The “Dark Side” of Trade Spending

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The “Dark Side” of Trade Spending

03/09/2015
A conflict has existed for too long between CPGs and retailers over huge, yet notoriously low performing, trade funds (also called vendor funds.) Without a significant change, these trapped resources may delay sorely needed new programs at retail. 
 
January’s National Retail Federation’s Big Show in NYC unveiled a wealth of new tactics ready for deployment. The question is, will funds for roll out of these exciting tactics be found? 
 
Trade Spending is Broken
It’s time for CPG’s to take an honest look at trade spending and admit, despite all efforts, it’s just not working. Change is overdue.
 
Retailers should question if “their” vendor funds are fighting an old battle with antiquated weapons. Retailers’ competition is no longer the store down the street, but now the countless available in shopper’s cellphones.  Funding 20-year-old tactics with millions of vendor dollars is a costly mistake.  
 
Without redirecting the use of trade/vendor funds, retailers risk becoming redundant in a world of Amazon, Quick Serve Restaurants (QSRs), and others that are increasingly hijacking shoppers.  Times and competitors have changed, so should the use of trade funds. 
 
Redirecting those millions can deliver real solutions for both retailers and vendors. And here’s a clue: it ain’t another in-ad or on-shelf temporary price reduction (TPR).
 
Trade Spending 101
CPG’s trade spending can be categorized in two parts:
Funds to adjust retail pricing to boost sales via Temporary Price Reductions (TPRs) 
Funds to “support” retailer’s marketing programs (retailer circular ads, shelf merchandising, etc.)  
 
Do those programs generate incremental sales when mobile shoppers can order anything from anywhere? Sometimes, but far less than current funding warrants.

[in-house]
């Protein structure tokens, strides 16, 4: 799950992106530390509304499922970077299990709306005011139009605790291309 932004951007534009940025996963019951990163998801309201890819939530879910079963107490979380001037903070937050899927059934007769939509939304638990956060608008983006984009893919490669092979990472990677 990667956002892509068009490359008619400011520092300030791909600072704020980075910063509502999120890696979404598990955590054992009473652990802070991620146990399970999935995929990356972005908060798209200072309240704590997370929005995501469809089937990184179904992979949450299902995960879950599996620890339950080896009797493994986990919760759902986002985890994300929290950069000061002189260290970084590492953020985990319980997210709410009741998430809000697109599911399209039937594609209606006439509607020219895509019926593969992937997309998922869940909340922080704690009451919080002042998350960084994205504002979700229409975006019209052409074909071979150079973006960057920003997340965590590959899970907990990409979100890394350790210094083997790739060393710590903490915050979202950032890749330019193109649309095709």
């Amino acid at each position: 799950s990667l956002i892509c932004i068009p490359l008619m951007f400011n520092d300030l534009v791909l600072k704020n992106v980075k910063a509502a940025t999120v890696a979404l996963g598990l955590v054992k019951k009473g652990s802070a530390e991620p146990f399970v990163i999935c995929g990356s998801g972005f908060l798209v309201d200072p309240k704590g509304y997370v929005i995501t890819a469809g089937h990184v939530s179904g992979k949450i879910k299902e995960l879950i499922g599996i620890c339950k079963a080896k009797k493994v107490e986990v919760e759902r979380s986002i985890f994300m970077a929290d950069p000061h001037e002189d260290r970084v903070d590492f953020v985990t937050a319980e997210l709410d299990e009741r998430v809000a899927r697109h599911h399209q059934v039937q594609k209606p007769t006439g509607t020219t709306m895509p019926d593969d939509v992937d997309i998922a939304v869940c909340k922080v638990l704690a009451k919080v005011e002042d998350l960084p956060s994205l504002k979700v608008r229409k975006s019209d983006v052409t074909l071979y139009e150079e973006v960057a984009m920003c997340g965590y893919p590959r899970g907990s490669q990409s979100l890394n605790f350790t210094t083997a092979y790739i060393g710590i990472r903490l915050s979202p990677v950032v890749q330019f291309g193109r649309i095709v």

TPRs can build trial and sales for impulse items and new products needing trial. Yet currently, TPRs are often used on products that don’t respond profitably to price cuts. Syndicated data often shows TPRs are many times barely incremental and often just shift short-term volume. 
 
The other portion of trade spending, support for retailer programs, can show some solid business-building results when innovative.  But often, the in-ad or shelf merchandising program “suggested” is more often like hold up money.  If CPGs don’t fork over the funds, their products are at risk for “not supporting the category.”
 
Proof That Trade Spend Is Broken
Check your syndicated data. Volume increases from retailer circulars and TPRs have declined. CPGs often correctly implore sales forces to focus on better merchandising (ie, displays.) But given limited supply, many slow-moving products don’t justify display, and the fallback is often the same non-incremental tactics. 
 
Many retailers offer few alternatives making trade funds “frozen,” and not in a Disney way.  
Funds are viewed by retailers as essential, even for the low level of current retailer profit.